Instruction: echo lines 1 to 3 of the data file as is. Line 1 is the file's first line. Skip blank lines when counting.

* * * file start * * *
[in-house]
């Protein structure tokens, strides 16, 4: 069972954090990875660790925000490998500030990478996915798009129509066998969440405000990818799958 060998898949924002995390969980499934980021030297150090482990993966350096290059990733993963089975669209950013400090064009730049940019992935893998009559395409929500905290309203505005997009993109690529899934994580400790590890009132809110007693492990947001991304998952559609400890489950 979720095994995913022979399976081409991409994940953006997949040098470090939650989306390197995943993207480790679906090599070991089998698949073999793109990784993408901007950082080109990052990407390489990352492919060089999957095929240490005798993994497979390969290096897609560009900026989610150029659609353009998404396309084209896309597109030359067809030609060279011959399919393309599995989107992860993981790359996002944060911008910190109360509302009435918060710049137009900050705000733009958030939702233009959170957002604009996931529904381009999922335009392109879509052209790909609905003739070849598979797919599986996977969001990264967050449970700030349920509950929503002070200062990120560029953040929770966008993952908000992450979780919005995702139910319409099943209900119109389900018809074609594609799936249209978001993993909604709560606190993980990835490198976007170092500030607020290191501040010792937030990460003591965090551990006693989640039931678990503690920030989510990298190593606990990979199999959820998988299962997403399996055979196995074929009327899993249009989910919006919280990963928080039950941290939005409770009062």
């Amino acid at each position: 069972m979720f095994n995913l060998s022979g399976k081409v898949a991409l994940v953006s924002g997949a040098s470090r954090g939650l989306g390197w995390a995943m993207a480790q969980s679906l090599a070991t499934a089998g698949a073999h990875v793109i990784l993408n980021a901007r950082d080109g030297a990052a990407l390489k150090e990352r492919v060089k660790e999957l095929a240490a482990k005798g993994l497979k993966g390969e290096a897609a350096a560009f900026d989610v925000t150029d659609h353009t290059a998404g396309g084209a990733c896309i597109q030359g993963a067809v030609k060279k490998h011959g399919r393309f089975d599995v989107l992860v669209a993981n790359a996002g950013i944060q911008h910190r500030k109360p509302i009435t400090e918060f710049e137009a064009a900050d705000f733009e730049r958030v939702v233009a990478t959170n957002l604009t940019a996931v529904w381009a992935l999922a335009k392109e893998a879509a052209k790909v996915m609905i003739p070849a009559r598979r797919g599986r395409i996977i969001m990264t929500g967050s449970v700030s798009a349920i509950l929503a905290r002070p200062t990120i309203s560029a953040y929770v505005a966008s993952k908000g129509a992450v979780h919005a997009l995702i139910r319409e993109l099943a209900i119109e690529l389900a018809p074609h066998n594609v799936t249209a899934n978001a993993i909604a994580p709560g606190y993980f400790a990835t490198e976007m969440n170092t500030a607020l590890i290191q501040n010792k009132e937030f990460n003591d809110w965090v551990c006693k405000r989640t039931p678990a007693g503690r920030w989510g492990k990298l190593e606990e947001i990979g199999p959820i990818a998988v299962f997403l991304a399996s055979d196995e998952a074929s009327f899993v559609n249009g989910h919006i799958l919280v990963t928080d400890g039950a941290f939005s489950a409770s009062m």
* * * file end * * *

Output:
[in-house]
């Protein structure tokens, strides 16, 4: 069972954090990875660790925000490998500030990478996915798009129509066998969440405000990818799958 060998898949924002995390969980499934980021030297150090482990993966350096290059990733993963089975669209950013400090064009730049940019992935893998009559395409929500905290309203505005997009993109690529899934994580400790590890009132809110007693492990947001991304998952559609400890489950 979720095994995913022979399976081409991409994940953006997949040098470090939650989306390197995943993207480790679906090599070991089998698949073999793109990784993408901007950082080109990052990407390489990352492919060089999957095929240490005798993994497979390969290096897609560009900026989610150029659609353009998404396309084209896309597109030359067809030609060279011959399919393309599995989107992860993981790359996002944060911008910190109360509302009435918060710049137009900050705000733009958030939702233009959170957002604009996931529904381009999922335009392109879509052209790909609905003739070849598979797919599986996977969001990264967050449970700030349920509950929503002070200062990120560029953040929770966008993952908000992450979780919005995702139910319409099943209900119109389900018809074609594609799936249209978001993993909604709560606190993980990835490198976007170092500030607020290191501040010792937030990460003591965090551990006693989640039931678990503690920030989510990298190593606990990979199999959820998988299962997403399996055979196995074929009327899993249009989910919006919280990963928080039950941290939005409770009062």
């Amino acid at each position: 069972m979720f095994n995913l060998s022979g399976k081409v898949a991409l994940v953006s924002g997949a040098s470090r954090g939650l989306g390197w995390a995943m993207a480790q969980s679906l090599a070991t499934a089998g698949a073999h990875v793109i990784l993408n980021a901007r950082d080109g030297a990052a990407l390489k150090e990352r492919v060089k660790e999957l095929a240490a482990k005798g993994l497979k993966g390969e290096a897609a350096a560009f900026d989610v925000t150029d659609h353009t290059a998404g396309g084209a990733c896309i597109q030359g993963a067809v030609k060279k490998h011959g399919r393309f089975d599995v989107l992860v669209a993981n790359a996002g950013i944060q911008h910190r500030k109360p509302i009435t400090e918060f710049e137009a064009a900050d705000f733009e730049r958030v939702v233009a990478t959170n957002l604009t940019a996931v529904w381009a992935l999922a335009k392109e893998a879509a052209k790909v996915m609905i003739p070849a009559r598979r797919g599986r395409i996977i969001m990264t929500g967050s449970v700030s798009a349920i509950l929503a905290r002070p200062t990120i309203s560029a953040y929770v505005a966008s993952k908000g129509a992450v979780h919005a997009l995702i139910r319409e993109l099943a209900i119109e690529l389900a018809p074609h066998n594609v799936t249209a899934n978001a993993i909604a994580p709560g606190y993980f400790a990835t490198e976007m969440n170092t500030a607020l590890i290191q501040n010792k009132e937030f990460n003591d809110w965090v551990c006693k405000r989640t039931p678990a007693g503690r920030w989510g492990k990298l190593e606990e947001i990979g199999p959820i990818a998988v299962f997403l991304a399996s055979d196995e998952a074929s009327f899993v559609n249009g989910h919006i799958l919280v990963t928080d400890g039950a941290f939005s489950a409770s009062m």